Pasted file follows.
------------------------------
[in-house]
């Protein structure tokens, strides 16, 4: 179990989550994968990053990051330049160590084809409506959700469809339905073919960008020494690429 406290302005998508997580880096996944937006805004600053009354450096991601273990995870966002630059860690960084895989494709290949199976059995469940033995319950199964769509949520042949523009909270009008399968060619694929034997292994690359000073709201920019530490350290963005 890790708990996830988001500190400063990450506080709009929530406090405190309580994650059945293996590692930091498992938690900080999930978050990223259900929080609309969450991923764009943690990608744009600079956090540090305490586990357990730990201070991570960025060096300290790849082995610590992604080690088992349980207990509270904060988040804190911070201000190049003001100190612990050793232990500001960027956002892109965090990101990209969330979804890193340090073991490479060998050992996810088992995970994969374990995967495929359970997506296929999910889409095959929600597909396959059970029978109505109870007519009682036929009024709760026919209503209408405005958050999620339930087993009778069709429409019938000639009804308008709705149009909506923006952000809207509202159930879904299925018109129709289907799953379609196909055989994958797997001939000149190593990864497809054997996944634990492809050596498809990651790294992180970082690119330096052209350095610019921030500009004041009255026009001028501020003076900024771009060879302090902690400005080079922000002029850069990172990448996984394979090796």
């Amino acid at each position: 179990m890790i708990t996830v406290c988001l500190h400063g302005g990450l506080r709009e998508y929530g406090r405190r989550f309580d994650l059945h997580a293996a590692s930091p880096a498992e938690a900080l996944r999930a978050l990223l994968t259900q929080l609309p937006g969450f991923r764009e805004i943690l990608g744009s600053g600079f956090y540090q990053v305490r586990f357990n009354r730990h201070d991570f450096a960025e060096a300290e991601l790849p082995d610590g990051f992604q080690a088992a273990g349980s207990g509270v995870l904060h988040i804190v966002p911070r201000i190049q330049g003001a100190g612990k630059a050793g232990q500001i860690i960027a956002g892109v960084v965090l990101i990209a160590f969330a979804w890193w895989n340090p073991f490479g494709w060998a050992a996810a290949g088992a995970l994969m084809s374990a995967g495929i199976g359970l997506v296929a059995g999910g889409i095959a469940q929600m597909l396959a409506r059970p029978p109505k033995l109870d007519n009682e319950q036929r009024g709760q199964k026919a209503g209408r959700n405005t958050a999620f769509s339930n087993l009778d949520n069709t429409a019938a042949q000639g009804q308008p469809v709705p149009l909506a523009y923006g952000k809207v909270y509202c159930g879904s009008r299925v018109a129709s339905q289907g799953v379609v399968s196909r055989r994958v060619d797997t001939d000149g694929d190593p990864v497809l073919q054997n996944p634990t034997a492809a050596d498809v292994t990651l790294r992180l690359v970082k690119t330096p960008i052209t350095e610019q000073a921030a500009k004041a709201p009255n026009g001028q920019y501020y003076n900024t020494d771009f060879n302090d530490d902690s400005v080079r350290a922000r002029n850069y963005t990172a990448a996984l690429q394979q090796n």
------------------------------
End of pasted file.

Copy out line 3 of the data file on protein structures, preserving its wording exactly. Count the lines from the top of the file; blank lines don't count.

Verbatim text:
């Amino acid at each position: 179990m890790i708990t996830v406290c988001l500190h400063g302005g990450l506080r709009e998508y929530g406090r405190r989550f309580d994650l059945h997580a293996a590692s930091p880096a498992e938690a900080l996944r999930a978050l990223l994968t259900q929080l609309p937006g969450f991923r764009e805004i943690l990608g744009s600053g600079f956090y540090q990053v305490r586990f357990n009354r730990h201070d991570f450096a960025e060096a300290e991601l790849p082995d610590g990051f992604q080690a088992a273990g349980s207990g509270v995870l904060h988040i804190v966002p911070r201000i190049q330049g003001a100190g612990k630059a050793g232990q500001i860690i960027a956002g892109v960084v965090l990101i990209a160590f969330a979804w890193w895989n340090p073991f490479g494709w060998a050992a996810a290949g088992a995970l994969m084809s374990a995967g495929i199976g359970l997506v296929a059995g999910g889409i095959a469940q929600m597909l396959a409506r059970p029978p109505k033995l109870d007519n009682e319950q036929r009024g709760q199964k026919a209503g209408r959700n405005t958050a999620f769509s339930n087993l009778d949520n069709t429409a019938a042949q000639g009804q308008p469809v709705p149009l909506a523009y923006g952000k809207v909270y509202c159930g879904s009008r299925v018109a129709s339905q289907g799953v379609v399968s196909r055989r994958v060619d797997t001939d000149g694929d190593p990864v497809l073919q054997n996944p634990t034997a492809a050596d498809v292994t990651l790294r992180l690359v970082k690119t330096p960008i052209t350095e610019q000073a921030a500009k004041a709201p009255n026009g001028q920019y501020y003076n900024t020494d771009f060879n302090d530490d902690s400005v080079r350290a922000r002029n850069y963005t990172a990448a996984l690429q394979q090796n």